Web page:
According to Pellegrino Artusi, the history of Arista coincides with the story of the Byzantine Patriarch Bessarion and his arrival in Florence in 1430 for the ecumenical council.
While tasting an excellent pork roast he said “Aristos!”, the greek word to express "best, excellent". The others sitting around the table thought that he was simply calling the roast pork by its greek name. This is how they started calling pork roast arista. Now, this little story is interesting, unfortunately it can't be true since a century before Bessarion's arrival in Tuscany people were already talking about arista. Thus, we are left with two possible hypotheses: a) Arista is a greek word and in the 13th century there were greeks living in Florence (they were perfume merchants) and their presence is also testified by the neighborhood and street called "Borgo dei Greci". b) Arista comes from the latin arista that also means upper part, like the pork shank? Why not leave your opinion on this tasty and ancient query?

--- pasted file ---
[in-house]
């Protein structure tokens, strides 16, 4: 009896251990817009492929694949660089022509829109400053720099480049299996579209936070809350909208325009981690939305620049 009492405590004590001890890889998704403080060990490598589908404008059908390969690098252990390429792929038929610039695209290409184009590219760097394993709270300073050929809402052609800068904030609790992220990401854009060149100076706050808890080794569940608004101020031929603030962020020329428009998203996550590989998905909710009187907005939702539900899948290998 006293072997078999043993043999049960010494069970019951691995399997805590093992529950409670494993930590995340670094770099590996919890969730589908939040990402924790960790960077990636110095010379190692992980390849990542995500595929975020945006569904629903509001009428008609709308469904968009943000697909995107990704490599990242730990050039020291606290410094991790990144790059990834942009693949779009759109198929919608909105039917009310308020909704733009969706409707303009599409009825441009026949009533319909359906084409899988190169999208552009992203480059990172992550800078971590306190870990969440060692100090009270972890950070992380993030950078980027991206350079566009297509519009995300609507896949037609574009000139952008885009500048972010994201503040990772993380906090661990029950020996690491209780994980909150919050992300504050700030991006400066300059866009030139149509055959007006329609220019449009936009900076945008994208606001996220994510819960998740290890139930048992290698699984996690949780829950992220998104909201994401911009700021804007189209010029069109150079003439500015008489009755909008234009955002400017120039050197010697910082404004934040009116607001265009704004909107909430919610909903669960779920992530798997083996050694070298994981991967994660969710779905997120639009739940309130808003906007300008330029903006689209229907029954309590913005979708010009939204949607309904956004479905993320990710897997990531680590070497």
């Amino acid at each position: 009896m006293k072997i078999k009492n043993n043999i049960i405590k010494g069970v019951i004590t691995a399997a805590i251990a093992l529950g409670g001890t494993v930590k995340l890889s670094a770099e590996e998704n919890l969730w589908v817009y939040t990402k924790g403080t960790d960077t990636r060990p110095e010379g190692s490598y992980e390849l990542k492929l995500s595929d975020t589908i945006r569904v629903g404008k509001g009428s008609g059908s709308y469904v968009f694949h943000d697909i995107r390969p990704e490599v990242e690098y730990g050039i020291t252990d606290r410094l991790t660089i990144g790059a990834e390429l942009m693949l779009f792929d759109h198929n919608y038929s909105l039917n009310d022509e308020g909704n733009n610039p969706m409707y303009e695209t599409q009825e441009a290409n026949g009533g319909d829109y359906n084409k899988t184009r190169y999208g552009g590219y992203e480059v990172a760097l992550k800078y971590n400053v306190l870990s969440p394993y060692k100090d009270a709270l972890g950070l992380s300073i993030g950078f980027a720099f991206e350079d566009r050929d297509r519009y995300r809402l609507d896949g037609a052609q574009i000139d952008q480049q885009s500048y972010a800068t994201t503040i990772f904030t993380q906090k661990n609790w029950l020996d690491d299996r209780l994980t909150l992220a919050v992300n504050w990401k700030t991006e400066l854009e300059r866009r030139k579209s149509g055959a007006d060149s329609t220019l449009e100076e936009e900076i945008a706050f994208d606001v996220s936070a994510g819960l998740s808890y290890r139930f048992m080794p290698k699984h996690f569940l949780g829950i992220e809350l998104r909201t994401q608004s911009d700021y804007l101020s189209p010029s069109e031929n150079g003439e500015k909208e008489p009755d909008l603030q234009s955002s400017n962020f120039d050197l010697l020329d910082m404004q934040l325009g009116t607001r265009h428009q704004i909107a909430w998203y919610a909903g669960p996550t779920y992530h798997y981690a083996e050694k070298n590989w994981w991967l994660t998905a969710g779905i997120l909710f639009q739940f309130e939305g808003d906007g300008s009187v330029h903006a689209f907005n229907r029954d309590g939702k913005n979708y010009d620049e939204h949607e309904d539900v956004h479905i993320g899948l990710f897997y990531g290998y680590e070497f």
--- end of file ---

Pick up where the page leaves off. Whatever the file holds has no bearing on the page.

- 1 kg lean pork loin
- 3 cloves garlic finely chopped
- Salt and pepper
- Fresh rosemary finely chopped
- 1/4 cup of extra-virgin olive oil
- Preheat the oven to 180 degrees C
- Mix the rosemary, garlic, salt and pepper and rub the pork loin with this mixture. Make little incisions in six places in the meat (use a knife) and stuff a little of the mixture into each opening.
- Tie the meat tightly using kitchen twine
- Put the pork loin into a baking pan with some extra virgin olive oil
- Place in the oven and cook for about 1 1/2 hours turning the meat every so often
- Cut the roast into thin slices and serve it with its sauce